Just look to the southeast after sunset for the big, bright "star."
That's the planet Jupiter.
Yea give me a break! I see it every night!
Venus, Saturn and Mercury - Look low in the east about an hour or so before sunrise.
Saturn and Mercury are only about one third of a degree apart. (As a comparison, the moon is about one half of a degree in diameter.) Venus, far brighter than Saturn and Mercury, shines about 6 degrees above them.
[So Venus will be 12 moons above Saturn and Mercury.]
[Saturn and Mercury will be about a moon apart]
Again I see Venus every morning. I didn't know that Saturn and Mercury will soon be below them.
October skywatch: Meteor shower and Jupiter
by John Stanley - Sept. 22, 2009 06:45 PM
The Arizona Republic
Fall has finally arrived, bringing comfortable, mostly cloud-free observing conditions for Arizona star-gazers.
One of the more interesting fall constellations is Capricornus, perhaps the weirdest mythological being ever imagined - part goat, part fish.
The way star charts depict it, though, it looks more like a child's drawing of a boat.
However you envision it, Capricornus is easy to find right now. Just look to the southeast after sunset for the big, bright "star." That's actually the planet Jupiter, which is passing through the constellation.
Jupiter, always a terrific sight through a telescope, is well positioned for evening viewing throughout October.
Jupiter's four largest moons are visible, even with binoculars; backyard telescopes will reveal several of Jupiter's atmospheric bands, which appear as faint, parallel rows of pink and cream.
Although the Orionid meteor shower is spread over several nights, it peaks between 2 a.m. and dawn on Oct. 21. You might see 20 or more meteors an hour if the weather is clear and you're observing away from the glare of urban light pollution.
The Orionids seem to radiate out of the constellation Orion, the Hunter, but may appear in just about any part of the sky. To tell if a meteor is an Orionid, trace its path backward. If that leads you to Orion, the chances are quite good that the meteor was part of the shower.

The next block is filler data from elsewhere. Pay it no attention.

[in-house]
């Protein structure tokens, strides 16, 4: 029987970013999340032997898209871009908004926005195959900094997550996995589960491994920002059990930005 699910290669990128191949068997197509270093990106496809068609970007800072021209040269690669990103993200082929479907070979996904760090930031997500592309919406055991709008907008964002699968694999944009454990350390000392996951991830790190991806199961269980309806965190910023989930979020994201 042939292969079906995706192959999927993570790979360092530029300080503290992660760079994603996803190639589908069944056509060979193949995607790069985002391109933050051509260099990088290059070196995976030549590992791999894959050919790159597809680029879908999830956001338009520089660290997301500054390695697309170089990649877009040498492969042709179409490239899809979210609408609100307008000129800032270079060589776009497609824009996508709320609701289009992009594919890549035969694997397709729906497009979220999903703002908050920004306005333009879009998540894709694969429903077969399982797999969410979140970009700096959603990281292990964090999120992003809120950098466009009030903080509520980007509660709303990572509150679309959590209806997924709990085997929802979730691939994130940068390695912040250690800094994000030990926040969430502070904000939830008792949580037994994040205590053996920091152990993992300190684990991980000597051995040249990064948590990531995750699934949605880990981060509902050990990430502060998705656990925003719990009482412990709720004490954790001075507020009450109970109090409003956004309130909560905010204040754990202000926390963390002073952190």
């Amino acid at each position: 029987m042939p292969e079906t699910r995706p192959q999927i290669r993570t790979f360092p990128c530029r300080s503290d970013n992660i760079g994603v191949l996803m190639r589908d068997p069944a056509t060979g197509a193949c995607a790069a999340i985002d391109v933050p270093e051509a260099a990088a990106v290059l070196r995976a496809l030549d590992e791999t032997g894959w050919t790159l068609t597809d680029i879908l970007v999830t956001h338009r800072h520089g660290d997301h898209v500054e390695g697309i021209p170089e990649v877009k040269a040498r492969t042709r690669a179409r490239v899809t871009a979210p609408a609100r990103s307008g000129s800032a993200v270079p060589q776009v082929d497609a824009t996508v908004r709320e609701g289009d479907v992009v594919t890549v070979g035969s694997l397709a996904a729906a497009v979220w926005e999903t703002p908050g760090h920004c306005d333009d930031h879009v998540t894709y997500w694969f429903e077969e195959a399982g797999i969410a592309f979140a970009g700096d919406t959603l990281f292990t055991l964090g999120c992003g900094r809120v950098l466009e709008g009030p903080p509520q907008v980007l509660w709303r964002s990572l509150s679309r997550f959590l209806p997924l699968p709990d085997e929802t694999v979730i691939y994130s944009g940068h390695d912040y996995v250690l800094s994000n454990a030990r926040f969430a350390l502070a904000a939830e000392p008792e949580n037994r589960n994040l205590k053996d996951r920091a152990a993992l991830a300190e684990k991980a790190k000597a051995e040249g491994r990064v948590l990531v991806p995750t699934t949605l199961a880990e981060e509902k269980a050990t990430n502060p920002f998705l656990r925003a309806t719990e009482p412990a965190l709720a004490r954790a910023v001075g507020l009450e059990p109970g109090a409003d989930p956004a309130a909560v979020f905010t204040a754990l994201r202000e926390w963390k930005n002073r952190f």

Moon and planets
Venus, Saturn and Mercury put on an interesting display in the pre-dawn sky throughout October. Look low in the east about an hour or so before sunrise as, day by day, the planets' positions relative to one another shift.
On the morning of Oct. 8, Saturn and Mercury are only about one third of a degree apart. (As a comparison, the moon is about one half of a degree in diameter.) Venus, far brighter than Saturn and Mercury, shines about 6 degrees above them.
By the morning of Oct. 13, Venus and Saturn have moved to within about half a degree apart.
Be sure to look on the morning of Oct. 15, when the crescent moon hangs well above and to the right of the planets, which by then are more strung out - bright Venus in the middle, with Saturn above and Mercury well below and slightly to the left. An even thinner crescent moon appears to the right of Venus the next morning.
Apollo 7, crewed by Walter Cunningham and Donn Eisele, and commanded by veteran astronaut Wally Schirra, lifted into orbit on Oct. 11, 1968. The first manned flight of the new Apollo spacecraft came 21 months after the deaths of astronauts Gus Grissom, Roger Chaffee and Ed White in the Apollo 1 fire. Apollo 7's 11-day mission paved the way for Apollo 8's flight to the moon later that year and the Apollo 11 landing in 1969.
Schirra, who died in 2007, was the only astronaut to have flown Mercury, Gemini and Apollo missions.